CARMARTHENSHIRE Assembly Member Adam Price was supporting Cervical Screening Awareness Week last week to highlight the potential life-saving benefits of cervical screening (smear tests).

Cervical screening prevents up to 75% of cervical cancers from developing and saves an estimated 5,000 lives across the UK every year.

However one in four women do not attend when invited.

During Cervical Screening Awareness Week, Jo’s Cervical Cancer Trust, the UK’s only charity for women affected by cervical cancer and abnormalities, warned that more needs to be done to make it easier for women to access a screening appointment.

The charity is calling for a greater range of appointment times at GP practices, increased access through sexual health services and innovation including the introduction of self-sampling.

Cervical screening is largely delivered in GP practices with five million women invited every year in the UK.

However, new research by Jo’s Cervical Cancer Trust has found a worrying one in eight women find it difficult or even impossible to book an appointment. 7.4% of women were told no appointments at their GP practice were available the last time they tried to book.

Adam Price AM said: “I am delighted to be supporting efforts to raise awareness of cervical screening, and the work of Jo’s Cervical Cancer Trust.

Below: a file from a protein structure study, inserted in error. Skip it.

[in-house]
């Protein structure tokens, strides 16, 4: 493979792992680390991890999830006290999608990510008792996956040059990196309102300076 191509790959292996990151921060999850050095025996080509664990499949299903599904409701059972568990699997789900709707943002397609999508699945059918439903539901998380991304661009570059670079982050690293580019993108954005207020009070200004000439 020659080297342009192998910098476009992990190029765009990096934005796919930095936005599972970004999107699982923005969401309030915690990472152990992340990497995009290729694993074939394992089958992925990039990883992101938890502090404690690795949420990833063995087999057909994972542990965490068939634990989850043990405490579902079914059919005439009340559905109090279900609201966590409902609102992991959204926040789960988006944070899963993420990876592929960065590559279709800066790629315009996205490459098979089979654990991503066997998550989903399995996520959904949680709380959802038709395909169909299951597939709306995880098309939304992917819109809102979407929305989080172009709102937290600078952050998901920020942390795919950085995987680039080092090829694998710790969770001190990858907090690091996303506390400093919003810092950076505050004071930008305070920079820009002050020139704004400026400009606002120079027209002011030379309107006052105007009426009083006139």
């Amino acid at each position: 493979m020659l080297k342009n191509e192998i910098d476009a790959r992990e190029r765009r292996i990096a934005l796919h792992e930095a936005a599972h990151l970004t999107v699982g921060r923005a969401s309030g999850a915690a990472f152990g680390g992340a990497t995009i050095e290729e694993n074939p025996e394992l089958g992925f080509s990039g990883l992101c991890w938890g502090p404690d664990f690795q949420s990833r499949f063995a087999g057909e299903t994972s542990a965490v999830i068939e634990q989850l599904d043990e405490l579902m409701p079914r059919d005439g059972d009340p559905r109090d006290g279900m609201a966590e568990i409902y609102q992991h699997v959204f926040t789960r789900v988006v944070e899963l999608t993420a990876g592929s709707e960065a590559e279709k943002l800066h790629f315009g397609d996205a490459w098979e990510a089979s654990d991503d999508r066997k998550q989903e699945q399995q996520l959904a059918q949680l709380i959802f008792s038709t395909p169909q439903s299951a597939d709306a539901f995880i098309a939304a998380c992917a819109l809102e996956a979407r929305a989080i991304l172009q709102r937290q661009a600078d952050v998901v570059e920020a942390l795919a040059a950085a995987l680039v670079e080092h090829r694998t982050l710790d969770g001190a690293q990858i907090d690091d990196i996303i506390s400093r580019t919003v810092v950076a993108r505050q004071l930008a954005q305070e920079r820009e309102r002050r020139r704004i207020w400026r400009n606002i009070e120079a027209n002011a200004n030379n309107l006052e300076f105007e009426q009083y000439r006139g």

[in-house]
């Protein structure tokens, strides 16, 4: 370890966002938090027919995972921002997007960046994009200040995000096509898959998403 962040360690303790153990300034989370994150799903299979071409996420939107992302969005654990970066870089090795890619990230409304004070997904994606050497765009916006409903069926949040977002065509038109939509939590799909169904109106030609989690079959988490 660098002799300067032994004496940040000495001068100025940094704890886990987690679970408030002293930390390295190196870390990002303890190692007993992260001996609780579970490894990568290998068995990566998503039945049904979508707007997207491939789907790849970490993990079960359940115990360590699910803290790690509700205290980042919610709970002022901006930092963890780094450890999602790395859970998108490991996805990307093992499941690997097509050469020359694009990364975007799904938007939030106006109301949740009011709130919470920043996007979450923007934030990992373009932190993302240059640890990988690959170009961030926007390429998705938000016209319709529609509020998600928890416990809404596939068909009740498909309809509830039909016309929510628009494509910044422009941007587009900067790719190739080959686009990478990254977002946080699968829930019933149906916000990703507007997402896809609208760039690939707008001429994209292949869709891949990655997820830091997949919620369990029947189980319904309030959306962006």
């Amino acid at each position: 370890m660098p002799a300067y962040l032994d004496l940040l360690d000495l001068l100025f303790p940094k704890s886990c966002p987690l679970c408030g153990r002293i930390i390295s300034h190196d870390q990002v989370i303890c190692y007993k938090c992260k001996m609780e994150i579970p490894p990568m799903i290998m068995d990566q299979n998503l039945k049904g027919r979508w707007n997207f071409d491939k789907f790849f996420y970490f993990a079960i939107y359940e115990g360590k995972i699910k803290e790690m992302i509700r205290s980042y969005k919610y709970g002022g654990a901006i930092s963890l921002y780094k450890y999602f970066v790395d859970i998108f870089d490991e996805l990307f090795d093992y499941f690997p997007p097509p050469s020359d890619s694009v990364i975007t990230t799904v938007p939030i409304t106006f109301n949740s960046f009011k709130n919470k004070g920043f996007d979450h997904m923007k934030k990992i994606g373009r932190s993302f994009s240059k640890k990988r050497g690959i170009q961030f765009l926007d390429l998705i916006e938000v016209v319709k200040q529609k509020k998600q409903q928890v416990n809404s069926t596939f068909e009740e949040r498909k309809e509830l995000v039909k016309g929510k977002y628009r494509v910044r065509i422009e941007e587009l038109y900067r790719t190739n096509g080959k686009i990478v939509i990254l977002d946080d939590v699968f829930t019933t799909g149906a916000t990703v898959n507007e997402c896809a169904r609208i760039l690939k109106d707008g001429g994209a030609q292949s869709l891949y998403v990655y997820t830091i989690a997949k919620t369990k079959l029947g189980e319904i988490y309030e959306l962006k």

“It’s extremely concerning that more than one in four women do not attend cervical screening.

“Part of the reason for this is that many women find it hard to get an appointment time that suits them and I support Jo’s Cervical Cancer Trust’s calls for action to tackle this.”

Robert Music, Chief Executive, Jo’s Cervical Cancer Trust, said: “We’re delighted to have the support of Adam Price.

“Despite cervical screening protecting against 75% of all cervical cancers, one in four women don’t attend.

“Our research shows that access to cervical screening across the UK is unequal and inconsistent and this needs to change.

“We have a free Helpline women can call if they have any questions about cervical screening, no question is too big or small.

“We would like all women to feel they can make an informed decision in attending this potentially life-saving test.”